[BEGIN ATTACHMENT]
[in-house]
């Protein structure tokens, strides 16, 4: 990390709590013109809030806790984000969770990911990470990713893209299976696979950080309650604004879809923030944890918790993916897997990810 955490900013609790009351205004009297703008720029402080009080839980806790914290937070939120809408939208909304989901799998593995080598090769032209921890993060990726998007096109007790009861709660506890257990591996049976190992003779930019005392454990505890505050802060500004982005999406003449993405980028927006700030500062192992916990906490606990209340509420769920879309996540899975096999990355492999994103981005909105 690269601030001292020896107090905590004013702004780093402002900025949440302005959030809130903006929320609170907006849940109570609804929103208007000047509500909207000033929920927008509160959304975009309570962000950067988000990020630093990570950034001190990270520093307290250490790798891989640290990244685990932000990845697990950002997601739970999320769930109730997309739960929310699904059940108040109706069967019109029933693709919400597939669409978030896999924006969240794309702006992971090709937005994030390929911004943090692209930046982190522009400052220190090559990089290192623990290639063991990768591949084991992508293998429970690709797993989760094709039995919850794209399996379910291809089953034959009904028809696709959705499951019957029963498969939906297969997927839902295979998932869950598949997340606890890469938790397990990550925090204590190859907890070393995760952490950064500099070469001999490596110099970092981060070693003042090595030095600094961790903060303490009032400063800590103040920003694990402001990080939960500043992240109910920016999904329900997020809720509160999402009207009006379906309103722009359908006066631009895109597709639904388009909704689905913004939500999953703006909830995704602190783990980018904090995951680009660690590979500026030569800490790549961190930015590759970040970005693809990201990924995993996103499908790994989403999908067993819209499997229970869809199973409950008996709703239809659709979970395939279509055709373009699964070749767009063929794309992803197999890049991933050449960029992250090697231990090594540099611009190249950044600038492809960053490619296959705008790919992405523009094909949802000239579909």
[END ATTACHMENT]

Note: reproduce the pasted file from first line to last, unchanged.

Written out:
[in-house]
């Protein structure tokens, strides 16, 4: 990390709590013109809030806790984000969770990911990470990713893209299976696979950080309650604004879809923030944890918790993916897997990810 955490900013609790009351205004009297703008720029402080009080839980806790914290937070939120809408939208909304989901799998593995080598090769032209921890993060990726998007096109007790009861709660506890257990591996049976190992003779930019005392454990505890505050802060500004982005999406003449993405980028927006700030500062192992916990906490606990209340509420769920879309996540899975096999990355492999994103981005909105 690269601030001292020896107090905590004013702004780093402002900025949440302005959030809130903006929320609170907006849940109570609804929103208007000047509500909207000033929920927008509160959304975009309570962000950067988000990020630093990570950034001190990270520093307290250490790798891989640290990244685990932000990845697990950002997601739970999320769930109730997309739960929310699904059940108040109706069967019109029933693709919400597939669409978030896999924006969240794309702006992971090709937005994030390929911004943090692209930046982190522009400052220190090559990089290192623990290639063991990768591949084991992508293998429970690709797993989760094709039995919850794209399996379910291809089953034959009904028809696709959705499951019957029963498969939906297969997927839902295979998932869950598949997340606890890469938790397990990550925090204590190859907890070393995760952490950064500099070469001999490596110099970092981060070693003042090595030095600094961790903060303490009032400063800590103040920003694990402001990080939960500043992240109910920016999904329900997020809720509160999402009207009006379906309103722009359908006066631009895109597709639904388009909704689905913004939500999953703006909830995704602190783990980018904090995951680009660690590979500026030569800490790549961190930015590759970040970005693809990201990924995993996103499908790994989403999908067993819209499997229970869809199973409950008996709703239809659709979970395939279509055709373009699964070749767009063929794309992803197999890049991933050449960029992250090697231990090594540099611009190249950044600038492809960053490619296959705008790919992405523009094909949802000239579909």